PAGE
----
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David

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About Us
David

David Zammit is a solicitor of over 30 years' experience in many areas of the law, such as Commercial Leasing, Retail Leases, and Civil Litigation in the Local, District and Supreme Court jurisdictions, and Conveyance.

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Law Society
David

Visit this page for General Legal Information and Updates on the Law:

Wills
David

If you die without a Will, no-one knows who you wanted to give your estate to. Your assets will then be distributed according to a pre-determined formula with certain family members receiving a defined percentage of your assets despite what you may have wished. Dying intestate can result in your surviving spouse, family and friends suffering unnecessary financial hardship and emotional stress...

Even though there are a lot of "do-it-yourself" kits around, please BE VERY CAREFUL when you use one. Whilst you may think that you've set out exactly what you want to happen after you're gone, its not always that simple. This is where the problems arise. You may state something in your will that seems clear to you, but its interpretation by the Law may be totally different. Also, you may have inadvertently left someone out of your will. Remember, you won't be around to ask what you really meant!

We can give you considered advice about your situation, and guidance as to how to communicate your wishes in the will. We can also advise about the legal ramifications of what you intend to do, and suggest ways around some of the more common problems.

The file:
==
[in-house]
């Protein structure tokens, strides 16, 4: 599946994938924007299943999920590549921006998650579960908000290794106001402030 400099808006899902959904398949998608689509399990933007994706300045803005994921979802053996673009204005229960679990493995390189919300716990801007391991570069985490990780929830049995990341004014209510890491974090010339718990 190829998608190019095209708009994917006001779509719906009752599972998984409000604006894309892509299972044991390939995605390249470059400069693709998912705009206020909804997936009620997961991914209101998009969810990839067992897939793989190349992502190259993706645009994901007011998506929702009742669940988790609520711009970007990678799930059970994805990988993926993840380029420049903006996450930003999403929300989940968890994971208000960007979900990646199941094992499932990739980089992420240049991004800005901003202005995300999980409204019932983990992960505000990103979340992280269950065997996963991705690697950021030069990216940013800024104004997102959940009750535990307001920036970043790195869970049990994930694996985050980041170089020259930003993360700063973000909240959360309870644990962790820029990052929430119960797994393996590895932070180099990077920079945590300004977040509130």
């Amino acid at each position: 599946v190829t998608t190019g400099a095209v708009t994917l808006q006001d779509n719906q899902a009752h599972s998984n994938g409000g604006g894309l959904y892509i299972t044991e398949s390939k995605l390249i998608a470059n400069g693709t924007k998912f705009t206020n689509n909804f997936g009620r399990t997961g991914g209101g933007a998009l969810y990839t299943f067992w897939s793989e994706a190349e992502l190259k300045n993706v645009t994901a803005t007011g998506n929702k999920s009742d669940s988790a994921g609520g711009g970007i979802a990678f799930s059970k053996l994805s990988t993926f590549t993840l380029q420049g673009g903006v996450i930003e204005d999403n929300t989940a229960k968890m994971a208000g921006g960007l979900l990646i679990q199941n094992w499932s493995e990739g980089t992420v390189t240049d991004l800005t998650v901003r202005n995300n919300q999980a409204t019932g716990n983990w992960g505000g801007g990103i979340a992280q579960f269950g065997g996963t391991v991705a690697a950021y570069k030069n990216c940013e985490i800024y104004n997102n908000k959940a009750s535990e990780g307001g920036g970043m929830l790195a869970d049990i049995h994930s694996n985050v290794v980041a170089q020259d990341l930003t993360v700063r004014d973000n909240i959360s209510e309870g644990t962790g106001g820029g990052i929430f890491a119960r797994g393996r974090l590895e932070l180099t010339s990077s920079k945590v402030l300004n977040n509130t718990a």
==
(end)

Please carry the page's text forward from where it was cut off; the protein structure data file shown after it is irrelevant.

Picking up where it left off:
We also ascribe to the "K.I.S" (Keep It Simple) proposition, and avoid any unnecessary complicated legal wording where plain English will be suitable.

It is advisable to regularly review your Will as your circumstances change, examples of changes are, Marriage, Separation or divorce ,the executor is unable to handle the responsibility or has died, a beneficiary having died the value of legacies changing over time, or retirement.

Power of Attorney and Guardianship
David

You may want to consider whether it is necessary to enter into an Enduring Power of Attorney and /or an Enduring Guardianship arrangement. Both these documents have the effect of allowing another person to make decisions on your behalf.

You must make this appointment whilst you have the mental ability to do so – it's too late if you become mentally incapacitated.

An enduring guardianshipis about personal, health and lifestyle decision-making, but an enduring power of attorney is about financial and legal decision-making. It must be certified by a solicitor so that the attorney continues to be valid even after you lose mental capacity.

Living Will or Advance Directive

You may have signed a document called an "Advance Directive" (also called a "Living Will").

An enduring guardianship or power of attorney is not the same as an advance directive.

An advance directive simply sets out your wishes about future medical treatment and the like if you lose the capacity to make these decisions for yourself. They need to be regularly updated.

Even if you have filled out an advance directive, you still need to appoint an enduring guardian and an enduring power of attorney.

Challenging a Will
David

The Family Provision Act 1982 (now the Succession Act) started in 1983 and applies to people dying on or after that date.

The Act corrects unfair treatment of people who had received no proper provision in a will. An "eligible person" can apply for provision out of an estate whether or not there was a will, and whether or not they were mentioned in a will.

Those eligible to apply under the Act include:

  • The husband or wife; or a defacto
  • A child of the deceased person
  • A former wife or husband
  • A person who was, at any time, wholly or partly dependent upon the deceased and who was, at any time, a member of a household of which the deceased was a member
  • A grandchild of the deceased person who was, at any particular time, wholly or partly dependent upon the deceased

You need to consider the implications of the Act when drawing your will, or indeed to see if you yourself may make a claim on an estate from which you have been unfairly left out.